Rampant refuelling along the Italian motorway: 2.60 euros for litres of fuel

If you are on holiday in Italy, it is best to check the price on the pump first. A Eindhoven man in transit did not do that and, thanks to a litre price of 2.60 euros, paid almost double for a full tank. He’s furious and feels ripped off. At the ANWB they have never experienced such extortionate prices.

From those alluring-looking terraces in cosy squares, overlooking a picturesque basilica. But where they serve pizzas with bottoms of cardboard, topped with two olives for a sloppy 25 euros. Tourist traps are called them, tourist traps for which internet forums are warned. And what premises know: we shouldn’t be there.

The fact that such practices do not apply only to the hospitality industry, eindhovenaar Michel Gies has encountered. They can also do something about it at a petrol station in Italy. His wonderful holiday in Sardinia has given him a nasty taste because of his experience. He appears to have fallen into a trap of what dozens of internet reports say is a notorious pump. Not somewhere in a remote village, but just along highway A7; the main thoroughfare between Genoa and Milan.

Pure rip-off
For a litre of €95, the holidaymaker had to tap 2.60 euros there at the beginning of this month. “I suddenly saw the amount go up very quickly, until finally that litre price penetrated,” says Gies. “The problem is that you sit on the highway and actually drive in a ‘trap’. You expect the price to be about the same everywhere on the highway. And not that this saves more than 1 euro per litre. With a reasonably empty tank, you don’t drive 50 kilometers to the next gas station. When I found out, the tank was already full, and then you have to pay. Pure rip-off,” he says.

Photos of pump prices
The Eindhoven man refuelled at the Tamoil pump on the east side of the motorway at Castelnuovo Scrivia. Reviews on Google and Tripadvisor complain about the high fuel prices and the prices of the fast food burgers that would be many times higher at that stopover. On Twitter, some motorists post pictures of pump prices.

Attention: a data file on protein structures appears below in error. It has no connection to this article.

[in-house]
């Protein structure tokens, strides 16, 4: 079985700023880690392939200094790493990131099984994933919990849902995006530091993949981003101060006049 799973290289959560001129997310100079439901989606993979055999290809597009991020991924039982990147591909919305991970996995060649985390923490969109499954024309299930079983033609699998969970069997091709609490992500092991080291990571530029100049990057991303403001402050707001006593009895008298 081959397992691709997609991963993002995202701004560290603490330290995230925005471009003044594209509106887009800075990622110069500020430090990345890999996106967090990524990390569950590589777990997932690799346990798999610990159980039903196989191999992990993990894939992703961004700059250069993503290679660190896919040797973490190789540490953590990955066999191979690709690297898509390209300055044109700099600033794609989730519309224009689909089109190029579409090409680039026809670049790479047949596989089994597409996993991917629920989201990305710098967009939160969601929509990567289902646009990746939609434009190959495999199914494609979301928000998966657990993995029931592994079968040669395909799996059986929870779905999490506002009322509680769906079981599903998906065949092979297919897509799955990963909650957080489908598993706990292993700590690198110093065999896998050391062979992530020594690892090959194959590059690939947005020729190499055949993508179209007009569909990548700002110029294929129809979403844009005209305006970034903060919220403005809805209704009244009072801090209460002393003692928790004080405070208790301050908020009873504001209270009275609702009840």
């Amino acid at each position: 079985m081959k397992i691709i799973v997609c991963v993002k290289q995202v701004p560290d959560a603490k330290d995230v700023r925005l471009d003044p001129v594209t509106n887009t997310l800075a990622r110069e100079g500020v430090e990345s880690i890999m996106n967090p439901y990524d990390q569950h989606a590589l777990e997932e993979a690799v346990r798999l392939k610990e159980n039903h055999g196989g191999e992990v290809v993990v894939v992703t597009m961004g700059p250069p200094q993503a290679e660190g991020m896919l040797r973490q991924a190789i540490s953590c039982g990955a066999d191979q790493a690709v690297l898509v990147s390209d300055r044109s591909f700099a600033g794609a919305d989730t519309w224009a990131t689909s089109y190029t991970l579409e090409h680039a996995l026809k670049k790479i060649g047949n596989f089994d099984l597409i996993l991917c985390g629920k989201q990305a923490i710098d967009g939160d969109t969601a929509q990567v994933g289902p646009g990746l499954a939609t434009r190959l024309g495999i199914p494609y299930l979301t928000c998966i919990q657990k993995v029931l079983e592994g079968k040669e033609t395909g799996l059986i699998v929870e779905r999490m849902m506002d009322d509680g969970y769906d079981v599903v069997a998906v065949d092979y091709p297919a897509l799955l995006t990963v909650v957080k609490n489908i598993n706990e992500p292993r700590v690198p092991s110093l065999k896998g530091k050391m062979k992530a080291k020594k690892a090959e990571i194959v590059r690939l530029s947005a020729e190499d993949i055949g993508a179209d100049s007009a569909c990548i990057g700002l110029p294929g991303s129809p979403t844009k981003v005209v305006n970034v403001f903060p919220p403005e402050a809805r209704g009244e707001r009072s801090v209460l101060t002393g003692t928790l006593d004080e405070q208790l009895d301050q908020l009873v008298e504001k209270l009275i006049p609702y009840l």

Gies didn’t let it go and sends emails to Tamoil in the Netherlands and Italy when he gets home. The ANWB is also switched on. “I’ve never seen anything like this,” says the ANWB spokesman. “This is a lot like scams.” Other examples of similar extortionate prices are therefore not known to the advocate. The ANWB has agreed to take matters into its own hands with its Italian sister organisation.

Tamoil in the Netherlands says it is not impressed by the situation but fears it can do nothing in this matter. The companies in Italy and the Netherlands are separate organizations. ,,How prices are determined depends on the contract. In the case of a self-employed pump holder, he is allowed to set the prices himself. We don’t have much influence on that. But at Tamoil in Italy, they won’t be happy about this either. There’s no doubt there’s something going on. Maybe it has something to do with the corona crisis and the pump holder is trying to make up for some of the lost sales”, the Dutch spokesman suggests.

Regretted
But that seems unlikely. Also last year there was already complaints about the prices on the widely used holiday route. According to a price comparison site, a litre of euro 95 cost 2.40 this week, more than a euro more than at a pump nearby and 77 cents more expensive than the petrol station on the other side of the motorway. In an email to Gies, Tamoil expresses regret in Italy. The oil company says it has taken action. The petrol station only informed this newspaper that the prices are ‘legal rates’. The ADVICE of the ANWB to Dutch travellers: “Fine to stretch your legs but you should not refuel there.

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